New Zealand Police – A Royal Commission into police corruption – A pressing need?

New Zealand Government Minister, Murray McCully, MP

What Lauda Finem started out to do was expose a corrupt police force during the 1980’s through 90’s and more specifically the individuals responsible for the malfeasance and chronicle the investigations and subsequent writing of a book on this very specific subject.

It now, however, looks like nothing in almost 23 years has changed in New Zealand. We would like to ask this question of all New Zealander’s; is your whole system of Government corrupt, or just a few of its office holders? Many New Zealander’s, some of which appear to be voting with their feet, may well think its the entire system, although the papers would never say as much- it might inspire an en-mass migration to Australia.

We Know for a fact, given the evidence we have obtained, that the police, historically, went to extraordinary lengths to cover up the offending of its serving members in Gisborne. Doubtless there are many other similar stories, some have in fact been chronicled. The Arthur Alan Thomas case, the Peter Ellis case, but how many of those stories might have brought down a corrupt Government of the day and its members – perhaps the Arthur Alan Thomas police set-up, Prime Minister Robert Muldoon was smart enough to recognise that.

Just how far into the administration did this systemic corruption, malfeasance and the desperate need to bury dirty laundry go, in their actions; in fact in time. Could the same thing happen again in New Zealand in 2011. Why would a State Broadcaster (in an extraordinary abuse of its charter) move to put a country block on YouTube videos/tapes, which would doubtless assist in exposing that same corruption. Audio-visual which would normally be available here & here, unfortunately they are not but you can select tapes 1 & 2 to listen to here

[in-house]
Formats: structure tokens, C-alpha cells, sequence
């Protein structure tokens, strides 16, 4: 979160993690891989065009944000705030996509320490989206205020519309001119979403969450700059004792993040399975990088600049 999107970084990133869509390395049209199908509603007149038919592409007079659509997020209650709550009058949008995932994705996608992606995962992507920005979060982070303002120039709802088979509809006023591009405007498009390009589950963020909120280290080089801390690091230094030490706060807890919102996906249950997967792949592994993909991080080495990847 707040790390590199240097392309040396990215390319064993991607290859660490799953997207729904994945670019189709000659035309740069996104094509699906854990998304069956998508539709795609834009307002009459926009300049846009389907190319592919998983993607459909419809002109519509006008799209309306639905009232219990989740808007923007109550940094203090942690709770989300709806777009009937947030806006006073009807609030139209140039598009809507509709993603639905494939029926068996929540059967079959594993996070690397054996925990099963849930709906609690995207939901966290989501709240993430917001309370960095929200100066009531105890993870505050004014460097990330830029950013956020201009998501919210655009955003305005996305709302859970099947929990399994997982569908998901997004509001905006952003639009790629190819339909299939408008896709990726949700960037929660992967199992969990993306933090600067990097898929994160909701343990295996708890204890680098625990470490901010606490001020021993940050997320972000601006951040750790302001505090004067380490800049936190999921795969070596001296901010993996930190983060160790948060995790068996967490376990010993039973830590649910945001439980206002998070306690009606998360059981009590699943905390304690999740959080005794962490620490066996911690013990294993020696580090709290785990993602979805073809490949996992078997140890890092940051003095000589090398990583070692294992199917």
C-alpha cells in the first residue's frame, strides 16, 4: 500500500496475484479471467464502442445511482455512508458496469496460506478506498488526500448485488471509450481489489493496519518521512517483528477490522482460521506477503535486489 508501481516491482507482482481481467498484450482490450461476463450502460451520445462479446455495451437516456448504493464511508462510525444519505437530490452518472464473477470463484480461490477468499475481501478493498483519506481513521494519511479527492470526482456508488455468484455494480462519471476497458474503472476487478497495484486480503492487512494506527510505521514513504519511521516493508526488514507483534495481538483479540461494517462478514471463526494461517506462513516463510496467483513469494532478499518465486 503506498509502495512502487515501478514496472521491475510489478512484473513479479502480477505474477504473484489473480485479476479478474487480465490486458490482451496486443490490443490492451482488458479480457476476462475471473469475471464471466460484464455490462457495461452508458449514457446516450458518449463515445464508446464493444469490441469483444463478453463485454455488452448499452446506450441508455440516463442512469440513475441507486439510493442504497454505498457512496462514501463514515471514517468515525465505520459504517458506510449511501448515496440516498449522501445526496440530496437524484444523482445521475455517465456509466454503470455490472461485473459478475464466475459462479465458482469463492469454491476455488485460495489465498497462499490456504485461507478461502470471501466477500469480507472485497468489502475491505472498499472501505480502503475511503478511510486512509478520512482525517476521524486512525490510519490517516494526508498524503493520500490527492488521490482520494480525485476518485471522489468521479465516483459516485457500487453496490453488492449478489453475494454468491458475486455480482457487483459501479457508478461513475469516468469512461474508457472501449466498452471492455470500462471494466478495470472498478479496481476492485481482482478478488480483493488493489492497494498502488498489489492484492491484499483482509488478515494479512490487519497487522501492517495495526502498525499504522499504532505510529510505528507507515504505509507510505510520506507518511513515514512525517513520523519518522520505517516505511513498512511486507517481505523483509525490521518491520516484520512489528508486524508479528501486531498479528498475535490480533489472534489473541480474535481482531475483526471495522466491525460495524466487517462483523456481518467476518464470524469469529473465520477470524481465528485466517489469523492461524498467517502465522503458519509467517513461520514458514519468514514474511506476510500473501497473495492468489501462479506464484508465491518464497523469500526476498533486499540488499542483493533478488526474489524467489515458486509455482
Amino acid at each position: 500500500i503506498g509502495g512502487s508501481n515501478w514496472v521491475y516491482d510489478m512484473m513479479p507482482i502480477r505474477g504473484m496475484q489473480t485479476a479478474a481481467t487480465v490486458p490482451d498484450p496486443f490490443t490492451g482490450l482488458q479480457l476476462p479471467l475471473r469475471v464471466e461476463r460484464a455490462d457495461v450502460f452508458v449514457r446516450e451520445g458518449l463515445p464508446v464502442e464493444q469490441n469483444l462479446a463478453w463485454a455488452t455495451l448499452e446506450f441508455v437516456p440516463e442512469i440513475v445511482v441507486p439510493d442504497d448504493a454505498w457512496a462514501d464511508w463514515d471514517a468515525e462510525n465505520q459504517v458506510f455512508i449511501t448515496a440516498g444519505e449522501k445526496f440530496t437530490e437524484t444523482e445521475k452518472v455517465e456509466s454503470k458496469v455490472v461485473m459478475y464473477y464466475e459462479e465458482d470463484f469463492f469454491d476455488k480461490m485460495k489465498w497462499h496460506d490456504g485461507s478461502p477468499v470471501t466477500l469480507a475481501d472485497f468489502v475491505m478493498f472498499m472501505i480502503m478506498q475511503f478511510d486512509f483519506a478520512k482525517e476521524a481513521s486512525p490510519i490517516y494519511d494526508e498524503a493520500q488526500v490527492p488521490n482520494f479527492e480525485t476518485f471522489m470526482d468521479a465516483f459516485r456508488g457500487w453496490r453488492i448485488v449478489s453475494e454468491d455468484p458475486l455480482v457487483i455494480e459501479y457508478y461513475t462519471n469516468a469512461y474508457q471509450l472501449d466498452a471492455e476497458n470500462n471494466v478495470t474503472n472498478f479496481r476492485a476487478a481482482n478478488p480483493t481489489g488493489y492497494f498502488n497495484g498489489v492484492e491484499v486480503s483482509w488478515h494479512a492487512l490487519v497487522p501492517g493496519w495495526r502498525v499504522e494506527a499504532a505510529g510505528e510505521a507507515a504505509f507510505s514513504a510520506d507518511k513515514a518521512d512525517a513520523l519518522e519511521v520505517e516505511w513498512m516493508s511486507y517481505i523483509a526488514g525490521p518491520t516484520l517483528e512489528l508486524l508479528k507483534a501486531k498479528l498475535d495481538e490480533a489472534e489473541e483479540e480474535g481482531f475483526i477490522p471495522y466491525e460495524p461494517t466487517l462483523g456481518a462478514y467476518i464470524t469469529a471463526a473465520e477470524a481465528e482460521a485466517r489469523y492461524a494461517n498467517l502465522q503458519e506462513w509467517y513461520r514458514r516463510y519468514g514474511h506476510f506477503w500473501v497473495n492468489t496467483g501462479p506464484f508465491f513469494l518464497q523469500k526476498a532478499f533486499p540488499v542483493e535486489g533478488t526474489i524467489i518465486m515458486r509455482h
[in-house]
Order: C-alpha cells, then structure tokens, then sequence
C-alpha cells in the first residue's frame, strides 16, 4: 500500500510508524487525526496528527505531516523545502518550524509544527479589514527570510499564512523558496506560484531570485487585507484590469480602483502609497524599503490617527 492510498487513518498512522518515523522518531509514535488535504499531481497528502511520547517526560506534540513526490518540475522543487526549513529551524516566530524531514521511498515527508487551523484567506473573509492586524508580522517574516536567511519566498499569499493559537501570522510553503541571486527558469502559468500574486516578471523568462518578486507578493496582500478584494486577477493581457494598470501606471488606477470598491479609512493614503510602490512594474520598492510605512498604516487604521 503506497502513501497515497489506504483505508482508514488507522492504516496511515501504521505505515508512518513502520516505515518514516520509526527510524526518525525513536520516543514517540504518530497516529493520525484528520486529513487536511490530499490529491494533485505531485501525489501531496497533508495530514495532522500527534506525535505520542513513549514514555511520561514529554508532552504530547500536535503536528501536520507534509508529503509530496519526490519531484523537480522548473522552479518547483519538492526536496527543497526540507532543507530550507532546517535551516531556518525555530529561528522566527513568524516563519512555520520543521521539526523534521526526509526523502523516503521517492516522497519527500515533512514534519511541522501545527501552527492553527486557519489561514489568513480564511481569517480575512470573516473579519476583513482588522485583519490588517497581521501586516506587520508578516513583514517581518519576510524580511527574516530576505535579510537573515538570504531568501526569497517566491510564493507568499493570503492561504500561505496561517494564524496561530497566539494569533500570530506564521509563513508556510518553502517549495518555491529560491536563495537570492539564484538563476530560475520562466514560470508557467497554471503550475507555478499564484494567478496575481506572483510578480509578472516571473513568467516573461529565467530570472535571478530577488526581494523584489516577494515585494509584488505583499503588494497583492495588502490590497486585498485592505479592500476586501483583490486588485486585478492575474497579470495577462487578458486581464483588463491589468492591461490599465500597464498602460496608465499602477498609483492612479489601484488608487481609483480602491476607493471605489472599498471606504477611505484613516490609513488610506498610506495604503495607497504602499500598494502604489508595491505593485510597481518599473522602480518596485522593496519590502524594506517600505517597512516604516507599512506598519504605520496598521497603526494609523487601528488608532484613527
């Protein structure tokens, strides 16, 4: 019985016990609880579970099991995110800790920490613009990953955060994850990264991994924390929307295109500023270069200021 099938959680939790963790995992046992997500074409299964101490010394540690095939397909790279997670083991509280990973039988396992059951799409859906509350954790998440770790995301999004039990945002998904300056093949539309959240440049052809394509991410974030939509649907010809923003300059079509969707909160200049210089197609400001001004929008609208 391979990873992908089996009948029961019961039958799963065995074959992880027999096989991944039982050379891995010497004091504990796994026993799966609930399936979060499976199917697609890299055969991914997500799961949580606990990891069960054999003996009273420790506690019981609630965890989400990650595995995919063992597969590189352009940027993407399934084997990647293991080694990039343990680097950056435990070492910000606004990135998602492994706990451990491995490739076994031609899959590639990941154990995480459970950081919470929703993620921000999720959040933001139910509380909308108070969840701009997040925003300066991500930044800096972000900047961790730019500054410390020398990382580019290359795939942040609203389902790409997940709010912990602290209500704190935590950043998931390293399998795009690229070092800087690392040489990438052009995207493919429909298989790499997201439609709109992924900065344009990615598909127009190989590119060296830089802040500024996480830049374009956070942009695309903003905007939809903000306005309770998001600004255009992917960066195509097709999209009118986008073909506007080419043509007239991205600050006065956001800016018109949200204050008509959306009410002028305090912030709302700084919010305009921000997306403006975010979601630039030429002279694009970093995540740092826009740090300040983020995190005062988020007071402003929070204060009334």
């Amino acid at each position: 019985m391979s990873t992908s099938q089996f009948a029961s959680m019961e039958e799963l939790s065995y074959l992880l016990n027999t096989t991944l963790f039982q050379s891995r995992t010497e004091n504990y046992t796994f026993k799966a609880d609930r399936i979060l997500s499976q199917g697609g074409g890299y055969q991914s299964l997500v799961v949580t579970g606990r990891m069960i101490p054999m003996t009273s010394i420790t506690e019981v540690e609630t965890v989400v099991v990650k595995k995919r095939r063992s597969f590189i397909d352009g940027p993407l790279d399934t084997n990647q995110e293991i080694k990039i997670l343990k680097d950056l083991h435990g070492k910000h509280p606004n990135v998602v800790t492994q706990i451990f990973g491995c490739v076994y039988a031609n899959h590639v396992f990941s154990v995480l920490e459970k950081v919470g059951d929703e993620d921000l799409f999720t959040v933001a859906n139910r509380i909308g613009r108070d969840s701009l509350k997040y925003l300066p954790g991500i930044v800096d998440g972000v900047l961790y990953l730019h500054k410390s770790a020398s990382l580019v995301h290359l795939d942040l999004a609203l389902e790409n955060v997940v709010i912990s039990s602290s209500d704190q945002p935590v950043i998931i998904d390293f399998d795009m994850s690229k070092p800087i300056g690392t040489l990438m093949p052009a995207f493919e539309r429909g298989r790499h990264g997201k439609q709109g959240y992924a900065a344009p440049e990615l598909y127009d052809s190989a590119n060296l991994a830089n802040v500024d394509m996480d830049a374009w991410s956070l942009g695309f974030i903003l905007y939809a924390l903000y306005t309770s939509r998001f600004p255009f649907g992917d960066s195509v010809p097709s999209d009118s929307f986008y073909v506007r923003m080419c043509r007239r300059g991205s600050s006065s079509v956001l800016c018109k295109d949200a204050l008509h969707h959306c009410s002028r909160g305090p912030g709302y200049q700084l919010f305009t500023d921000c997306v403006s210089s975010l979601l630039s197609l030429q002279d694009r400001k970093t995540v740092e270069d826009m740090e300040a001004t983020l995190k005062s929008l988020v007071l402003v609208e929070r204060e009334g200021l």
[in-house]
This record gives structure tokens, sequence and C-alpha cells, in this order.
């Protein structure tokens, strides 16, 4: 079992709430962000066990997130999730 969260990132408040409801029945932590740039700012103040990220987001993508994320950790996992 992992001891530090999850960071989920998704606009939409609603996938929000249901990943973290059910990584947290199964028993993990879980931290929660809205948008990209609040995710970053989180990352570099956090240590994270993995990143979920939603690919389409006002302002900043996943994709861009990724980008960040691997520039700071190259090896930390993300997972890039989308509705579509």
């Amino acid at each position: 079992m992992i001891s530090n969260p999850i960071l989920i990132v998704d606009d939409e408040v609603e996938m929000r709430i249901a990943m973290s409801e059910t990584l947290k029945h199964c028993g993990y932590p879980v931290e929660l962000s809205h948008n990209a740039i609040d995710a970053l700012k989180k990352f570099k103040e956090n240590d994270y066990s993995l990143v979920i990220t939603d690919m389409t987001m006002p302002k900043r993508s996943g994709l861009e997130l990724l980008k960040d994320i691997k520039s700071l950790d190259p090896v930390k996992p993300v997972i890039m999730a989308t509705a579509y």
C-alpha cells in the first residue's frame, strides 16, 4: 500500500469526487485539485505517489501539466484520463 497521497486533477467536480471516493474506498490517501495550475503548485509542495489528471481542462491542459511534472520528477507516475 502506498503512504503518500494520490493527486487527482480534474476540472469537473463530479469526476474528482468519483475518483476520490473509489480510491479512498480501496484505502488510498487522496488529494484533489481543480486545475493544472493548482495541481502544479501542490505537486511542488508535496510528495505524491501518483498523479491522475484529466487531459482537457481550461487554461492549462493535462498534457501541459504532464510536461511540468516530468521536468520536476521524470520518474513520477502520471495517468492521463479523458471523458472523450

Police Commissioner John Jamieson 1989 - 1993

We believe it highly likely that when corrupt, public, officials are not held to account for serious offending and dirty dealings, that the problem will enjoy exponential growth. The evidence suggests that it tends to become systemic. Here in Australia that was very much proven during hearings and the evidence given to the Wood Royal Commission in New South Wales and the Fitzgerald Inquiry in Queensland.

Very often those holding an office with considerable authority and power, especially in Government, will move around as their careers develop. For example police officers can progress from a police officer into the civil service or as we have seen in the case of the retired Police Commissioner, John Jamieson, into allied and powerful institutions such as the Catholic Church.

Migrating with those individuals are the habits and contacts/relationships that they have historically acquired during that career progression. In most cases those habits (good or bad) and the network of (historical) contacts are given to share in the power that comes with the new position.